Grappling from a Western Perspective – Part III (Offense)


The second principle of Western combat is Offense. To ensure
victory one must stay on the attack, he must maintain the initiative. Rather
than wait passively for ‘an opening’, a grappler or warrior of the Western
mindset forces an opening. As the modern US army combatives program describes
it, “the defining characteristic of a warrior is the willingness to close with
the enemy”. Consider the headlong sprint into combat of the Germanic
berserkers, the charge of the medieval knight, or the rush with fixed bayonets
during the American Civil War.

Offense requires energy and will. It requires a focus on the
objective of winning  that we previously
discussed. A defensive mindset hands the initiative to the opponent. In grappling
I have often noticed that some people “try to win” while others simply “try to not
lose”. This latter mindset is fundamentally alien to the Western philosophy
of combat. It leads to passivity, weakness, and submission (figurative and

Setting up an offense involves willfully forcing your
opponent into a position in which you have all the exits covered. Force him
onto ground that you know well then play your most dominant game. No one is
equally skilled at all positions of attack so choose your offense carefully. If
you cannot force your best game on your opponent you will have to be as
offensive as possible from wherever you find yourself.

One can be offensive even in positions of relative
disadvantage. When fighting from the bottom guard activity is required. If you
are not offensive then you are simply waiting for their opponent to pass. The
opponent has no fear of either a submission or sweep. If stuck on the bottom of
the mount the top grappler should feel as if all his energy is needed to maintain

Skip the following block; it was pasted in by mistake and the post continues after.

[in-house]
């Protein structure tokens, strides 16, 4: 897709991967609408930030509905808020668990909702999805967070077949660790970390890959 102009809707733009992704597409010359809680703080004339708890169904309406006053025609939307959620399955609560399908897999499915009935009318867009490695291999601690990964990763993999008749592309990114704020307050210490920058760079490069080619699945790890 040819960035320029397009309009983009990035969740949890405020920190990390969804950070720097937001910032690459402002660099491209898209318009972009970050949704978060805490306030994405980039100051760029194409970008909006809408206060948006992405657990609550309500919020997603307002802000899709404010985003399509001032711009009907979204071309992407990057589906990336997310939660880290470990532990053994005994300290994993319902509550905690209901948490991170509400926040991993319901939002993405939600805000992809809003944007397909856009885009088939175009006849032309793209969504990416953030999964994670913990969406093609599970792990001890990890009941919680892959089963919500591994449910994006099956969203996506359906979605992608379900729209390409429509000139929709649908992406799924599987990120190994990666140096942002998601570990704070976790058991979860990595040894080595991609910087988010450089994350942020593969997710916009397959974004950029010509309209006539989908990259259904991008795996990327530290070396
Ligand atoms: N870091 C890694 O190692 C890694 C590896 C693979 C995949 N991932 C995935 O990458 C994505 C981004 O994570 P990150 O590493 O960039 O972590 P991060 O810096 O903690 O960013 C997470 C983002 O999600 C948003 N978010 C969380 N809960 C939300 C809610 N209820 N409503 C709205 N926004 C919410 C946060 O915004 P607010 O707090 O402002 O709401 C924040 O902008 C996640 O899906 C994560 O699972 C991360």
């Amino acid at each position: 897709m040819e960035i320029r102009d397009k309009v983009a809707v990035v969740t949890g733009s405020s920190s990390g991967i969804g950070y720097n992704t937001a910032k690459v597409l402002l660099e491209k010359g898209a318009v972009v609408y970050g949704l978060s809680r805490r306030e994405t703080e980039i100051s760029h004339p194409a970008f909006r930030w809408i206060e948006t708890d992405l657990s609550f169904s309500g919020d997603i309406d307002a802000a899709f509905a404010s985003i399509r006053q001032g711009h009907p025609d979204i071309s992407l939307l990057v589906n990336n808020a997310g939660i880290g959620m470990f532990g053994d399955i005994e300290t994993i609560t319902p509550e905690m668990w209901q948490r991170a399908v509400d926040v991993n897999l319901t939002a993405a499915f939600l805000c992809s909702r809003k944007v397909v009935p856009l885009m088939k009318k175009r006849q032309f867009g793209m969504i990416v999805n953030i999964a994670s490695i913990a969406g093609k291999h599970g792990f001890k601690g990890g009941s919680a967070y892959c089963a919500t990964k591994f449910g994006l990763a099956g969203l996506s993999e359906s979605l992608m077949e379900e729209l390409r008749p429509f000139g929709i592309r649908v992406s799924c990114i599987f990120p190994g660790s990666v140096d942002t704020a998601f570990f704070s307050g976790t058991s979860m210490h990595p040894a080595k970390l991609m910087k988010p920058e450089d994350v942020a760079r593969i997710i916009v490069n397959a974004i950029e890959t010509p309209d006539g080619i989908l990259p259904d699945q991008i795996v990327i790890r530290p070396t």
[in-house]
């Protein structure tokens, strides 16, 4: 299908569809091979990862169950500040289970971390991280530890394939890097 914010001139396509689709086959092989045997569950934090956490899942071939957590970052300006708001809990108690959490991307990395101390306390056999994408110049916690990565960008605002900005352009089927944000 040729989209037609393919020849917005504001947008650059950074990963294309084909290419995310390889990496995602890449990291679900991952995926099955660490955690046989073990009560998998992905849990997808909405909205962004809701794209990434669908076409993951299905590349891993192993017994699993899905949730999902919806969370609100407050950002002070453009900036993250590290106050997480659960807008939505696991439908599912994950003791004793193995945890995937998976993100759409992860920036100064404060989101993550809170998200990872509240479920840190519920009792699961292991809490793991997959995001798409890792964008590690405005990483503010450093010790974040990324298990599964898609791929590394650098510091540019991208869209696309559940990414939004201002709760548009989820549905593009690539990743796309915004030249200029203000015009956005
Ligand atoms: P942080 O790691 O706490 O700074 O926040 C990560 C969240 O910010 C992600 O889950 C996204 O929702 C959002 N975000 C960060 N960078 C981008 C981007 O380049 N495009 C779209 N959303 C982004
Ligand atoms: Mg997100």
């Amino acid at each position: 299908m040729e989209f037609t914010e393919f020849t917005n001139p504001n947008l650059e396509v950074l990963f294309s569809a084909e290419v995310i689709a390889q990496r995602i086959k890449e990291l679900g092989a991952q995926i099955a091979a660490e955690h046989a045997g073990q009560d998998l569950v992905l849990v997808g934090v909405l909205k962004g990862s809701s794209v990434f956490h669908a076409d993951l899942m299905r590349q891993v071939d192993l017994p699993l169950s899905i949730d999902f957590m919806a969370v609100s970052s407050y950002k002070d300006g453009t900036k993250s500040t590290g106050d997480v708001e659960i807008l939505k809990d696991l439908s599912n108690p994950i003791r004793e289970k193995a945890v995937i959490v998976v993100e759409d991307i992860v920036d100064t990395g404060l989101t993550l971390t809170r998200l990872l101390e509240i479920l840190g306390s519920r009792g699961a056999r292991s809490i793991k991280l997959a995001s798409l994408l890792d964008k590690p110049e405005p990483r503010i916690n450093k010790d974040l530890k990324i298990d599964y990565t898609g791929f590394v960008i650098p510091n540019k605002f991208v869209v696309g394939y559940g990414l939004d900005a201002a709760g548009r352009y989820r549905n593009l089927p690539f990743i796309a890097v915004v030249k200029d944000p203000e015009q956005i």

his position. Without this constant offensive threat of escape or reversal then
you give him time to plan and execute a submission.

Develop this mindset by deciding upon victory regardless of
the opponent. In a grappling context you may be sparring with someone you are
certain will beat you. However, this should not force you into a purely
defensive shell. Do you want to get caught in a submission because your nearly
successful attack was countered, or would you prefer to lay there like a beaten
dog until you get submitted? The only way to snatch a victory from the jaws of
defeat is to stay offensive, and thus dangerous, to the bitter end.

Staying on the offensive does require energy and
conditioning. Do not neglect these in your training. Consider incorporating
outside strength training and conditioning activities if possible. There is a
limit to how much hard sparring the body can handle; however, drilling should
be done frequently and intensely.
Position attacking or escape drills provide a clear objective and
require non-stop activity.

Let me finish this post by stating that there are training
drills designed to develop awareness, movement skill, and sensitivity. Within
these drills, ‘victory’, may mean performing the drill correctly rather than
lapsing into hyper competitiveness.  Listen to your coach and make sure that you
fully understand the objective.

Brian Jones, PhD

Napoleonic Grand Army

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